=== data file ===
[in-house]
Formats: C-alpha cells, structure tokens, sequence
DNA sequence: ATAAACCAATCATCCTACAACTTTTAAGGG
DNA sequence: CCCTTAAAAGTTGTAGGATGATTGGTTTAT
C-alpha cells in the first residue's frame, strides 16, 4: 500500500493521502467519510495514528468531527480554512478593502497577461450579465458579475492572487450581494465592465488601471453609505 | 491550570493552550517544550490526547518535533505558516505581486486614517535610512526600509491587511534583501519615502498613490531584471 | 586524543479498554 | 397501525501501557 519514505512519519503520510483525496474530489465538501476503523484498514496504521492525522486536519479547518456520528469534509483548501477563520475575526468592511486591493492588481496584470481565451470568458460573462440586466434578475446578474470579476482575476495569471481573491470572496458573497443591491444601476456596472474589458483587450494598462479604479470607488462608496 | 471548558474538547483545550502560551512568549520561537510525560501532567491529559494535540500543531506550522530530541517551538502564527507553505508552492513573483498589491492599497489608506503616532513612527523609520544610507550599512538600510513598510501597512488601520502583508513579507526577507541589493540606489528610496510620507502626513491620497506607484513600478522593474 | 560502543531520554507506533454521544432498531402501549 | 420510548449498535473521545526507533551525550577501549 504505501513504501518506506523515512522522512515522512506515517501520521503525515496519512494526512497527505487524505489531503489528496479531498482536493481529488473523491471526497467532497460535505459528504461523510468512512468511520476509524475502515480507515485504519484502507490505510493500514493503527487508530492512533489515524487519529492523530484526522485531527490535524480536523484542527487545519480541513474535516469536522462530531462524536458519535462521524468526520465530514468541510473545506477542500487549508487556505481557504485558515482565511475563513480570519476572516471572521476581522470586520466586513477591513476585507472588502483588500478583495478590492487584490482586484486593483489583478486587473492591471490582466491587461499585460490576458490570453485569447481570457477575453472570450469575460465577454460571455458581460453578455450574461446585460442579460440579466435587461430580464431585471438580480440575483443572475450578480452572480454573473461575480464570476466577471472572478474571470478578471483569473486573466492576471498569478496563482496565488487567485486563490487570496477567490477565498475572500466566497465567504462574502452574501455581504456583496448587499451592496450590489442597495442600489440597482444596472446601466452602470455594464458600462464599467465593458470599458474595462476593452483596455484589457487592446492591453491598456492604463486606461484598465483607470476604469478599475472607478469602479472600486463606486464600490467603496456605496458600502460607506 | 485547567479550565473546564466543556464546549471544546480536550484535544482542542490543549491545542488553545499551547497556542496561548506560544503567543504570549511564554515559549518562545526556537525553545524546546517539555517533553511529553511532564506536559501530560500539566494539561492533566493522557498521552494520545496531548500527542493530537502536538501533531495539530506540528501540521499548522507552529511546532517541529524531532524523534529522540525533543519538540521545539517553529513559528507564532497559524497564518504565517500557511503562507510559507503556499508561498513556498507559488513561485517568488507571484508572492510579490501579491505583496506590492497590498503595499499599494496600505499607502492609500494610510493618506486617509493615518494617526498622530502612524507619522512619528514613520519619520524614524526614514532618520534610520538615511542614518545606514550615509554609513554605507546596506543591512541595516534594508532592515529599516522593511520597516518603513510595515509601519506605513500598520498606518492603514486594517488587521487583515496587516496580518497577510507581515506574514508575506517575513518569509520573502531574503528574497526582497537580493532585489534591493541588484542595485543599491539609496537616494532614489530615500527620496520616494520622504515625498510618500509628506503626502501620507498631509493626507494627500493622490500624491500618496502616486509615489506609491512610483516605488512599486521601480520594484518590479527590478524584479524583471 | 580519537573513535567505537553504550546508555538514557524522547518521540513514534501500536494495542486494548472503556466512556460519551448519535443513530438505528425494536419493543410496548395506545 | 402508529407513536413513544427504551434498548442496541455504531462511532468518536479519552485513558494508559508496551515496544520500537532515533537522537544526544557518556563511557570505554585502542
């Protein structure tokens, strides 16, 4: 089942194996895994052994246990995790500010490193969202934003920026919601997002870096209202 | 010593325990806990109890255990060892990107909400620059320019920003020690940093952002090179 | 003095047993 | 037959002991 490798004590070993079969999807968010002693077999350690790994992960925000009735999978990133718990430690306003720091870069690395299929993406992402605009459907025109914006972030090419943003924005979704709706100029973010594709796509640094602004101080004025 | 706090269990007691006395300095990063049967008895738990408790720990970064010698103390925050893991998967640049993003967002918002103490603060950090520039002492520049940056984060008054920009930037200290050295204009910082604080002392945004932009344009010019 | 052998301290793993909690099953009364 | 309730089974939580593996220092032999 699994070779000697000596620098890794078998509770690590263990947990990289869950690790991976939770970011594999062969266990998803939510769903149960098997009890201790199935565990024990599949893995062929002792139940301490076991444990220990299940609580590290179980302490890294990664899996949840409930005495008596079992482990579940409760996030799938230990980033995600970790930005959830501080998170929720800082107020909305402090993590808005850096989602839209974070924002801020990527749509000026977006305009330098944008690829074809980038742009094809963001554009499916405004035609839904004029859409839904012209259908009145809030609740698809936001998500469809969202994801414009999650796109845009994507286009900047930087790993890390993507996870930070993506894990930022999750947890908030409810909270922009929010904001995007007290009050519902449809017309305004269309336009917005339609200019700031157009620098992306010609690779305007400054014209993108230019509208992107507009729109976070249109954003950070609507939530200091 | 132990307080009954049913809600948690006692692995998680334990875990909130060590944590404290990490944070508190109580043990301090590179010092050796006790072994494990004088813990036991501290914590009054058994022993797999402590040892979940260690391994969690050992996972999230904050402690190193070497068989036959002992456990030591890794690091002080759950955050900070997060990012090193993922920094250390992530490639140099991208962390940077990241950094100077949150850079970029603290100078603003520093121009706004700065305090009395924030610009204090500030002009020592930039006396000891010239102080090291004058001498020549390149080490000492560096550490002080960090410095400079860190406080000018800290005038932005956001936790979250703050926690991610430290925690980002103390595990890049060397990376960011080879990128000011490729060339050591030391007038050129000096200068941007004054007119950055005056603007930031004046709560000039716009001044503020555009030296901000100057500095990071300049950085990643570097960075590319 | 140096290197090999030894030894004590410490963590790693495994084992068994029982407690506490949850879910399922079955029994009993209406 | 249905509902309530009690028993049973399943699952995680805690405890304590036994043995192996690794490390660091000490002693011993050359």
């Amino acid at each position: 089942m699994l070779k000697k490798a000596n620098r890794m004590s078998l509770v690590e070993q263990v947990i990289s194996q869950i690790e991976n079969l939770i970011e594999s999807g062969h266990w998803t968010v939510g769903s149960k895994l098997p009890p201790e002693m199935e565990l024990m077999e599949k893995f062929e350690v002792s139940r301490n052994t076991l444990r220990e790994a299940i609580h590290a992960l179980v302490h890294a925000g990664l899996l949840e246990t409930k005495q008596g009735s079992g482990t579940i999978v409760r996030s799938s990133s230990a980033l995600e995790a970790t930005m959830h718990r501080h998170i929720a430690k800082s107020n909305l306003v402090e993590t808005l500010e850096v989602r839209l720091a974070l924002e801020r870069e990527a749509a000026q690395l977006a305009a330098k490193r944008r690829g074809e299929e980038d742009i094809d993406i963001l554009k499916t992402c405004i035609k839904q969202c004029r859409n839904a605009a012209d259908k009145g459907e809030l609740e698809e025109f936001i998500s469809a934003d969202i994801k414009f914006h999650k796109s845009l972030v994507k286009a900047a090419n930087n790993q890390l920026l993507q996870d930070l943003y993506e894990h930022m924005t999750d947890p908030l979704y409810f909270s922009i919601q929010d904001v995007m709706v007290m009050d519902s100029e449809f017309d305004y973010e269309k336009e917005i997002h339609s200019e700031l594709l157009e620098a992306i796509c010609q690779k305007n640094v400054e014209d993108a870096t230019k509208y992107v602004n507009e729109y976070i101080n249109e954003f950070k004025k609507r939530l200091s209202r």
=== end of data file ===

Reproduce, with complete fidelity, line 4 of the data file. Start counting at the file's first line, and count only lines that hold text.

DNA sequence: CCCTTAAAAGTTGTAGGATGATTGGTTTAT